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Learning to drive

How to move off in a car

Moving off is one of the very first things you'll do in your very first driving lesson. To start with, it‘ll feel like there’s a lot to remember but don’t worry - this will be second nature before you know it.

First checks or cockpit drill

The cockpit drill is your basic check of the car around you and can be remembered with:

DSSSM: doors, seat, steering, seatbelt and mirrors
  • Can you reach the pedals comfortably?
  • Are all of your mirrors giving you good vision of the road behind you?
  • Are your lights on / off as needed?
  • Is your headrest adjusted to the correct height?
  • Is your seatbelt on?
Some of these actually feature in the show me, tell me questions you'll have to answer.
 

Getting ready

It’s very important that before you do your observation and make the decision to move off, you’re actually ready to go.

There’s no point thinking ‘Yup, now’s the time’ if you then take 30 seconds to find the biting point and take off your handbrake. A lot can change in 30 seconds.

Your preparation process:

  1. Put the key in the ignition and turn until you hear the engine start
  2. Push down on the clutch and put the car in first gear
  3. Raise the clutch to the point that the car growls, then push down a bit - about the thickness of a pound coin
  4. Take off your handbrake but use the foot brake if you don’t feel confident enough to keep the car still with the clutch
  5. Hold that clutch!

Is it safe?

When you’re moving off on a road, the most important thing you need to do is check that it’s safe for you to go.

This means observing traffic coming from behind you and towards you, and always keeping an eye out for pedestrians, cyclists and motorbikes.

Use your left mirror: don’t forget to look out for BOBs and GOBs - boys and girls on bikes.

Don’t worry if it feels like it takes a while for the road to be safe - it’s always better to be a little cautious than a little risky.

Moving off

When moving off, you should always:

  1. Use your mirrors to check the road is clear
  2. Look round to check your blind spots (anywhere not covered by your mirrors)
  3. Signal your intention
  4. Do a final check that it’s safe to go
  5. Press the accelerator gently and steer carefully into the road, keeping to your side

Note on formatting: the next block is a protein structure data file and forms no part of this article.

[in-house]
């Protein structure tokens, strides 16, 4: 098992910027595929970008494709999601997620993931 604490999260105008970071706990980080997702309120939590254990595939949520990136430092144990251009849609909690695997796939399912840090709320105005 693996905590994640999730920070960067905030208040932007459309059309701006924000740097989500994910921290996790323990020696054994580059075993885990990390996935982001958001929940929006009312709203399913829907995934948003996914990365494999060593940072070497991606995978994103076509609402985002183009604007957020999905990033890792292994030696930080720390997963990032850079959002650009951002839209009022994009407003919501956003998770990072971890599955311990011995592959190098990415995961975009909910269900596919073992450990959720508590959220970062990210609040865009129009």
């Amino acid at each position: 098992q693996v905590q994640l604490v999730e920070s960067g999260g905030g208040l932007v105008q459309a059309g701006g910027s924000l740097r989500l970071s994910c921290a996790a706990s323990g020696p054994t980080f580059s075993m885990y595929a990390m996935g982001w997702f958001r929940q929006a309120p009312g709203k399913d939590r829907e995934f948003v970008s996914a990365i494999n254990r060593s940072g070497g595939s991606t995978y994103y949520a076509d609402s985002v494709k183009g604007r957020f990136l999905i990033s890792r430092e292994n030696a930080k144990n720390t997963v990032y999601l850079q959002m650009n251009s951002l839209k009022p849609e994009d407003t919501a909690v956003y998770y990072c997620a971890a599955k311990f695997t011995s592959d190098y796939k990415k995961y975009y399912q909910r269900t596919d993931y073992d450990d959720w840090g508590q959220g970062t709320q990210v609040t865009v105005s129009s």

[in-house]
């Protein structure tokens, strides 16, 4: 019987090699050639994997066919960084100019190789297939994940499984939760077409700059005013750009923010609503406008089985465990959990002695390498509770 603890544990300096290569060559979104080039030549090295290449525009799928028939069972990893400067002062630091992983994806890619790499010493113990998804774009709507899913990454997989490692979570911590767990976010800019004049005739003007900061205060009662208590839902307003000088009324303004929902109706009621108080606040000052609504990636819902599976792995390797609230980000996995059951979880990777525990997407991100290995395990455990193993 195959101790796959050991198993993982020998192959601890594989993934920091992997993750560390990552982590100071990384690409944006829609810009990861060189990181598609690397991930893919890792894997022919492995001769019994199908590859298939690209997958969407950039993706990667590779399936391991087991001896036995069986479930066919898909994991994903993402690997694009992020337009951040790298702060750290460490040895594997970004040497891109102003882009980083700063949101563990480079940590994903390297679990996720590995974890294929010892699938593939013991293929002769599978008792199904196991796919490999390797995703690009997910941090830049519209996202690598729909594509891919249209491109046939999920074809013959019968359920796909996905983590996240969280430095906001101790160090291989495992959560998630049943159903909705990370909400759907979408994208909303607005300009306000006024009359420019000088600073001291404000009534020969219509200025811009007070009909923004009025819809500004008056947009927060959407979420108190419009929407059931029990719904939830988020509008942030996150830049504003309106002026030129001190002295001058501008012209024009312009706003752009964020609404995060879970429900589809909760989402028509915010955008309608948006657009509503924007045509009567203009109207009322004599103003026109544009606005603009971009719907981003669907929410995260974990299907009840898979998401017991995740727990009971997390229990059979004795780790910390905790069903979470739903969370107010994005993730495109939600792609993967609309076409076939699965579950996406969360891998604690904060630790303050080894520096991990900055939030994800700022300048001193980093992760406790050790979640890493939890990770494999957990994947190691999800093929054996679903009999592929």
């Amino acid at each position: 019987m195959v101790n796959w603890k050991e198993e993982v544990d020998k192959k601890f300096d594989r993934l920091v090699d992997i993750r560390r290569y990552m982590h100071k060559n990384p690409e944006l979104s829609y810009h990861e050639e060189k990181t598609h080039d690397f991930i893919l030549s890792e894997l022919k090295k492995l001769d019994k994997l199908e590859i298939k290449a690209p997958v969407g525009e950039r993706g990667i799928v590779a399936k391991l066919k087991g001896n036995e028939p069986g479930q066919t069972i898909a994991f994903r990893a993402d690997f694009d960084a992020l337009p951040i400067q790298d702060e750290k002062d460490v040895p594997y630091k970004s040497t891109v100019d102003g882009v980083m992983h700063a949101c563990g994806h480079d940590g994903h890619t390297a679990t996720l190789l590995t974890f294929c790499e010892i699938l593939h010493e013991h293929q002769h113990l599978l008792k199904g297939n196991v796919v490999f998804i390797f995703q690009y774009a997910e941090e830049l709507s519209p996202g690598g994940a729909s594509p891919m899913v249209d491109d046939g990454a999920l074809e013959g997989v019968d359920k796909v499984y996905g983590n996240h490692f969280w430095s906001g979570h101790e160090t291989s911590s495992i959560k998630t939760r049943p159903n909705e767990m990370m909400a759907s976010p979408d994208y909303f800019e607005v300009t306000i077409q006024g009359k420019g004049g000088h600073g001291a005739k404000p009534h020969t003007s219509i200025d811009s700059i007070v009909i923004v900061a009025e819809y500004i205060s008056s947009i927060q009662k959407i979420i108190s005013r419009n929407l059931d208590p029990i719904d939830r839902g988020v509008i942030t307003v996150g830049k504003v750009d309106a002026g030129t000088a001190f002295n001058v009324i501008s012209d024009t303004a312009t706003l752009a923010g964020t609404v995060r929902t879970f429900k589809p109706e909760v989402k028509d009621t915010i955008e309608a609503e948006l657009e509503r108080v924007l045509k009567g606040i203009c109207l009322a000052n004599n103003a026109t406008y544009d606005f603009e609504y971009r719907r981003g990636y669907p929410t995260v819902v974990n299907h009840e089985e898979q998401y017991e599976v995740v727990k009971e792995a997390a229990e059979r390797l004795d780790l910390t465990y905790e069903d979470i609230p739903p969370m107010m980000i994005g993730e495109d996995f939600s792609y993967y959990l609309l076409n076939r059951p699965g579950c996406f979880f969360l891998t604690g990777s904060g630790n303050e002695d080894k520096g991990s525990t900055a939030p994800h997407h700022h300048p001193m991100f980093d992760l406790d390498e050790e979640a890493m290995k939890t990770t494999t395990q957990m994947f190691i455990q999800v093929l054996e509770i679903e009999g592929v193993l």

6. Make progress so you’re not a hazard, changing to second gear as soon as possible

You’ll probably hear your driving instructor saying ‘Make progress!’ a lot - it means ‘Get to the appropriate speed in good time.’ You need to do this after turning into a road, changing gear or anything else that causes you to slow down and therefore affect other road users.

During your test, your examiner will probably ask you to pull over and then move off again several times. Follow the same process every time and don’t forget your observation!
 

Hill starts

Your examiner may also ask you to do a hill start during your test. A hill start might sound harder, but if you use all of the same steps you’ll be just fine.

Remember: your car could take longer to accelerate when you’re doing a hill start, so make sure you’ve got enough time to safely make progress without being a hazard to other drivers.

If you’ve stopped on a hill, hopefully you’ve remembered to use your handbrake. Remember to check you’ve put your car in first gear, then find your biting point.

Next, take care of all of your checks and gently come off your clutch, pushing on your accelerator as you take off the handbrake. You might need to push on your accelerator a bit harder on a hill start than on flat ground, so don’t be scared to give it some oomph!

 

Now you know how to start the car, how about keeping it safely under control?


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Honor joined ingenie in 2014 and is in charge of words on the Young Driver's Guide and blog. Her first car is a Peugeot 206 cabriolet, which is a very sensible choice for the British climate. Follow her on .